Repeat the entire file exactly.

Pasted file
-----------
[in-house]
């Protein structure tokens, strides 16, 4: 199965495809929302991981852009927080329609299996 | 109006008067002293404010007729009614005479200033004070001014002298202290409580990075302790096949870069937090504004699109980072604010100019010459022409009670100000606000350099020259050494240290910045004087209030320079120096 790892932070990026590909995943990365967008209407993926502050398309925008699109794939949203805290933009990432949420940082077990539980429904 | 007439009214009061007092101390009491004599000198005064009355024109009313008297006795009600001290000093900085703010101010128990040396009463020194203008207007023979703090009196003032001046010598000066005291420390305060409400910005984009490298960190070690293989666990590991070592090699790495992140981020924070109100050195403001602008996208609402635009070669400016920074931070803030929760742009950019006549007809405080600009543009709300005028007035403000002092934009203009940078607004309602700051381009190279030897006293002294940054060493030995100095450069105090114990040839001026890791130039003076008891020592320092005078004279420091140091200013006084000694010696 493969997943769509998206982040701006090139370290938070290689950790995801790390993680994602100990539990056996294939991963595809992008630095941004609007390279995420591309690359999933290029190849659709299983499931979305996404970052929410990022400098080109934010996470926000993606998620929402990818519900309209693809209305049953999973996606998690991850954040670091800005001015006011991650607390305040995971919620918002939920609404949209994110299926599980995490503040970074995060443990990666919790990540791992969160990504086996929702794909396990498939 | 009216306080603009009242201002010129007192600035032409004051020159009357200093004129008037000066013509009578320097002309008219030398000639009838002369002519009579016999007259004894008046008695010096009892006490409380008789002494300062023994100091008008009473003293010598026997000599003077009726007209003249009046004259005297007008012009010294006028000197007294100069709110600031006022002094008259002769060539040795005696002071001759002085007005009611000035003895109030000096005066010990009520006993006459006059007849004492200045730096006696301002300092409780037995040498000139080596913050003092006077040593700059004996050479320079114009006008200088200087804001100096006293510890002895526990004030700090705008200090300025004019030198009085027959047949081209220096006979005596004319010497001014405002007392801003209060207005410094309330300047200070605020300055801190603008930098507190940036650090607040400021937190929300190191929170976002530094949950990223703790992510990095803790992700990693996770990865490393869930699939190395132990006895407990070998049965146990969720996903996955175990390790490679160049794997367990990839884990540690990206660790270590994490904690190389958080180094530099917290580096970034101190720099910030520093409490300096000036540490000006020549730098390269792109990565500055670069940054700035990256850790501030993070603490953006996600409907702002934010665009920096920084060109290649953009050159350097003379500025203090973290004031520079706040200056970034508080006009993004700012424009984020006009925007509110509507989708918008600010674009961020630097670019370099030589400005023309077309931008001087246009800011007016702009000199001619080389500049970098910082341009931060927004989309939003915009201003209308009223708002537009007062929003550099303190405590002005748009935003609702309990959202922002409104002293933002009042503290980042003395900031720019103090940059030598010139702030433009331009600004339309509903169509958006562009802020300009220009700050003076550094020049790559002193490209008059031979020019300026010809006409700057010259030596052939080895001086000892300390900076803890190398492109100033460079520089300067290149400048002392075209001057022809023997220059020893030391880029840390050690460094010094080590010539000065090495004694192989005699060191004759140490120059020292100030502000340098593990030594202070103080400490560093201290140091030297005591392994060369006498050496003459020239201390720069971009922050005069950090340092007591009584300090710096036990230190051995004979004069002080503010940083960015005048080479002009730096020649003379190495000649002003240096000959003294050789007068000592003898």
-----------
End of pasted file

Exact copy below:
[in-house]
């Protein structure tokens, strides 16, 4: 199965495809929302991981852009927080329609299996 | 109006008067002293404010007729009614005479200033004070001014002298202290409580990075302790096949870069937090504004699109980072604010100019010459022409009670100000606000350099020259050494240290910045004087209030320079120096 790892932070990026590909995943990365967008209407993926502050398309925008699109794939949203805290933009990432949420940082077990539980429904 | 007439009214009061007092101390009491004599000198005064009355024109009313008297006795009600001290000093900085703010101010128990040396009463020194203008207007023979703090009196003032001046010598000066005291420390305060409400910005984009490298960190070690293989666990590991070592090699790495992140981020924070109100050195403001602008996208609402635009070669400016920074931070803030929760742009950019006549007809405080600009543009709300005028007035403000002092934009203009940078607004309602700051381009190279030897006293002294940054060493030995100095450069105090114990040839001026890791130039003076008891020592320092005078004279420091140091200013006084000694010696 493969997943769509998206982040701006090139370290938070290689950790995801790390993680994602100990539990056996294939991963595809992008630095941004609007390279995420591309690359999933290029190849659709299983499931979305996404970052929410990022400098080109934010996470926000993606998620929402990818519900309209693809209305049953999973996606998690991850954040670091800005001015006011991650607390305040995971919620918002939920609404949209994110299926599980995490503040970074995060443990990666919790990540791992969160990504086996929702794909396990498939 | 009216306080603009009242201002010129007192600035032409004051020159009357200093004129008037000066013509009578320097002309008219030398000639009838002369002519009579016999007259004894008046008695010096009892006490409380008789002494300062023994100091008008009473003293010598026997000599003077009726007209003249009046004259005297007008012009010294006028000197007294100069709110600031006022002094008259002769060539040795005696002071001759002085007005009611000035003895109030000096005066010990009520006993006459006059007849004492200045730096006696301002300092409780037995040498000139080596913050003092006077040593700059004996050479320079114009006008200088200087804001100096006293510890002895526990004030700090705008200090300025004019030198009085027959047949081209220096006979005596004319010497001014405002007392801003209060207005410094309330300047200070605020300055801190603008930098507190940036650090607040400021937190929300190191929170976002530094949950990223703790992510990095803790992700990693996770990865490393869930699939190395132990006895407990070998049965146990969720996903996955175990390790490679160049794997367990990839884990540690990206660790270590994490904690190389958080180094530099917290580096970034101190720099910030520093409490300096000036540490000006020549730098390269792109990565500055670069940054700035990256850790501030993070603490953006996600409907702002934010665009920096920084060109290649953009050159350097003379500025203090973290004031520079706040200056970034508080006009993004700012424009984020006009925007509110509507989708918008600010674009961020630097670019370099030589400005023309077309931008001087246009800011007016702009000199001619080389500049970098910082341009931060927004989309939003915009201003209308009223708002537009007062929003550099303190405590002005748009935003609702309990959202922002409104002293933002009042503290980042003395900031720019103090940059030598010139702030433009331009600004339309509903169509958006562009802020300009220009700050003076550094020049790559002193490209008059031979020019300026010809006409700057010259030596052939080895001086000892300390900076803890190398492109100033460079520089300067290149400048002392075209001057022809023997220059020893030391880029840390050690460094010094080590010539000065090495004694192989005699060191004759140490120059020292100030502000340098593990030594202070103080400490560093201290140091030297005591392994060369006498050496003459020239201390720069971009922050005069950090340092007591009584300090710096036990230190051995004979004069002080503010940083960015005048080479002009730096020649003379190495000649002003240096000959003294050789007068000592003898």